ARCHIMEDES:The discoverer of pie
Archimedes (approximately 285---212 B.C.) was the most famous ancient Greek mathematician and inventor. He invented the Screw of Archimedes, a device to lift water, and played a major role in the defense of Syracuse against a Roman Siege, inventing many war machines that were so effective that they long delayed the final sacking of the city.
Archimedes' mathematical work exhibits great boldness and originality in thought, as well as extreme rigor. Among his mathematical accomplishments is the computation of pi, which is the ratio of the circumference of a circle to its diameter. His approach consisted of inscribing and circumscribing regular polygons with ...view middle of the document...
This symbol was adopted by Euler in 1737 and became the standard symbol for pi.
Long and interesting history story of!
That the ratio of the circumference to the diameter of a circle is constant (namely, pi) has been recognized for as long as we have written records.
A ratio of 3:1 appears in the following biblical verse:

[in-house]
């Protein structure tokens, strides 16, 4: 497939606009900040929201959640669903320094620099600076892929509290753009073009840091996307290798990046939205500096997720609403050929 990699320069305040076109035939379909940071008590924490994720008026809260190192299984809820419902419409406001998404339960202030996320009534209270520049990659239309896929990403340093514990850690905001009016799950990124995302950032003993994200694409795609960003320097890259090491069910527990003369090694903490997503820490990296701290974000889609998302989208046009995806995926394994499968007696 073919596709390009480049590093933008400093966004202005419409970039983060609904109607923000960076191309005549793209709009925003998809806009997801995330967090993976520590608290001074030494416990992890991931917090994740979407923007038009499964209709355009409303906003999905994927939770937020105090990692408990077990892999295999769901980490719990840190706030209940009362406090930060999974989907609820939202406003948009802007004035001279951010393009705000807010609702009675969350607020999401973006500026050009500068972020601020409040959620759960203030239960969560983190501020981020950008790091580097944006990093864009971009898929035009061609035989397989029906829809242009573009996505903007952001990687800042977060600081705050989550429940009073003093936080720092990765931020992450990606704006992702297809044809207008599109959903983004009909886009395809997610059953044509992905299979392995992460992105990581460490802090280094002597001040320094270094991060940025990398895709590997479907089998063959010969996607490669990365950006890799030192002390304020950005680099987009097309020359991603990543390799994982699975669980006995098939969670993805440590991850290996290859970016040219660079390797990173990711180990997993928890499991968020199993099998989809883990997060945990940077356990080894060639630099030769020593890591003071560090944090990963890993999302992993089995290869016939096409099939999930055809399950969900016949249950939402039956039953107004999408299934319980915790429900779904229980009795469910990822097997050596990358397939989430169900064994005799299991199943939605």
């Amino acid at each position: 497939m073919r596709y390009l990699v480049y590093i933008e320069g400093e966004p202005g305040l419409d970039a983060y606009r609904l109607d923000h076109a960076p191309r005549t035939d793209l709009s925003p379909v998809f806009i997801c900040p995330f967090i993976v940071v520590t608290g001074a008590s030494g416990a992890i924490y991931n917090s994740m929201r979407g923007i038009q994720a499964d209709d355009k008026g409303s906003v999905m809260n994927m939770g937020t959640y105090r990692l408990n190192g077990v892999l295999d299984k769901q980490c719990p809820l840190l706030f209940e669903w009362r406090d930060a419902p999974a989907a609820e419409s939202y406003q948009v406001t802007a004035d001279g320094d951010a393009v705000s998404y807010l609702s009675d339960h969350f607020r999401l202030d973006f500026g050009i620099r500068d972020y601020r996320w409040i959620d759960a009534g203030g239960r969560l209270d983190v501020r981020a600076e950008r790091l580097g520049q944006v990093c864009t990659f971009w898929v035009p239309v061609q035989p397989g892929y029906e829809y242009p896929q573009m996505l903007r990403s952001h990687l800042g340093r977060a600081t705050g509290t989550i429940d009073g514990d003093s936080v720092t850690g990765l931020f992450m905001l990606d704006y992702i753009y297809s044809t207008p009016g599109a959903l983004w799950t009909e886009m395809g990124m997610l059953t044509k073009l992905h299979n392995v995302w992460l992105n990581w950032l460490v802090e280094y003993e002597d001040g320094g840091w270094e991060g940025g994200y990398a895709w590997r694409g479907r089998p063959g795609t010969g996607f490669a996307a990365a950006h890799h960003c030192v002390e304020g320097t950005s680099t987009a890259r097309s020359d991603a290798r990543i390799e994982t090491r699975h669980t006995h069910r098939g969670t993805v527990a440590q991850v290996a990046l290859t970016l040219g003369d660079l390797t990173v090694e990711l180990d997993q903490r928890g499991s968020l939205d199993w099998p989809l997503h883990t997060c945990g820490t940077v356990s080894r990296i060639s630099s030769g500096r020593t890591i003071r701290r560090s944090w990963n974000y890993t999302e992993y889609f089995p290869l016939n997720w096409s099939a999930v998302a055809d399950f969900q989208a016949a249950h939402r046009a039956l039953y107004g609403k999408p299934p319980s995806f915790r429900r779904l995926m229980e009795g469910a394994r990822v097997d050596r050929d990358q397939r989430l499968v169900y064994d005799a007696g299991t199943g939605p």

And he made a molten sea, ten cubits from the one brim to the other: it was round all about, and his height was five cubits: and a line of thirty cubits did compass it about. (I Kings 7, 23; II Chronicles 4, 2.)
The ancient Babylonians generally calculated the area of a circle by taking 3 times the square of its radius (=3), but one Old Babylonian tablet (from ca. 1900-1680 BCE) indicates a value of 3.125 for pi.
Ancient Egyptians calculated the area of a circle by the following formula (where d is the diameter of the circle):
This yields an approximate value of 3.1605 for pi.
The first theoretical calculation of a value of pi was that of Archimedes of Syracuse (287-212 BCE), one of the most brilliant mathematicians of the ancient world. Archimedes worked out that 223/71 < < 22/7. Archimedes's results rested upon approximating the area of a circle based on the area of a regular polygon inscribed within the circle and the area of a regular polygon within which the circle was circumscribed.
Beginning with a hexagon, he worked all the way up to a ploygon with 96 sides!. Archimedes's method for
approximating the value of pi